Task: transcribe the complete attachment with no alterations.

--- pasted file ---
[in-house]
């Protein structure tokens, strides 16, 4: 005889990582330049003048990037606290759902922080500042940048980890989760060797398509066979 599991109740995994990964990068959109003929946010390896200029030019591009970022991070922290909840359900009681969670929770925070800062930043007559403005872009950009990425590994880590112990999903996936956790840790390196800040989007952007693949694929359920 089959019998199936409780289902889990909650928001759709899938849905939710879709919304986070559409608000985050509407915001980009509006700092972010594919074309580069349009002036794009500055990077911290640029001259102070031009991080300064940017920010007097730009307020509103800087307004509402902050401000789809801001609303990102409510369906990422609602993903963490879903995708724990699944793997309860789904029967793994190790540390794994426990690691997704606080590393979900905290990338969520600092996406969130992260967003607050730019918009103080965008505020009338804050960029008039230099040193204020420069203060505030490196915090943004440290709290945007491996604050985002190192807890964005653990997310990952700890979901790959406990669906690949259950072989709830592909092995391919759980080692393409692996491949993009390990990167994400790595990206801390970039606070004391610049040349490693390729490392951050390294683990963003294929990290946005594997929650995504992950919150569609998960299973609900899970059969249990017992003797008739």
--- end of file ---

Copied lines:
[in-house]
């Protein structure tokens, strides 16, 4: 005889990582330049003048990037606290759902922080500042940048980890989760060797398509066979 599991109740995994990964990068959109003929946010390896200029030019591009970022991070922290909840359900009681969670929770925070800062930043007559403005872009950009990425590994880590112990999903996936956790840790390196800040989007952007693949694929359920 089959019998199936409780289902889990909650928001759709899938849905939710879709919304986070559409608000985050509407915001980009509006700092972010594919074309580069349009002036794009500055990077911290640029001259102070031009991080300064940017920010007097730009307020509103800087307004509402902050401000789809801001609303990102409510369906990422609602993903963490879903995708724990699944793997309860789904029967793994190790540390794994426990690691997704606080590393979900905290990338969520600092996406969130992260967003607050730019918009103080965008505020009338804050960029008039230099040193204020420069203060505030490196915090943004440290709290945007491996604050985002190192807890964005653990997310990952700890979901790959406990669906690949259950072989709830592909092995391919759980080692393409692996491949993009390990990167994400790595990206801390970039606070004391610049040349490693390729490392951050390294683990963003294929990290946005594997929650995504992950919150569609998960299973609900899970059969249990017992003797008739």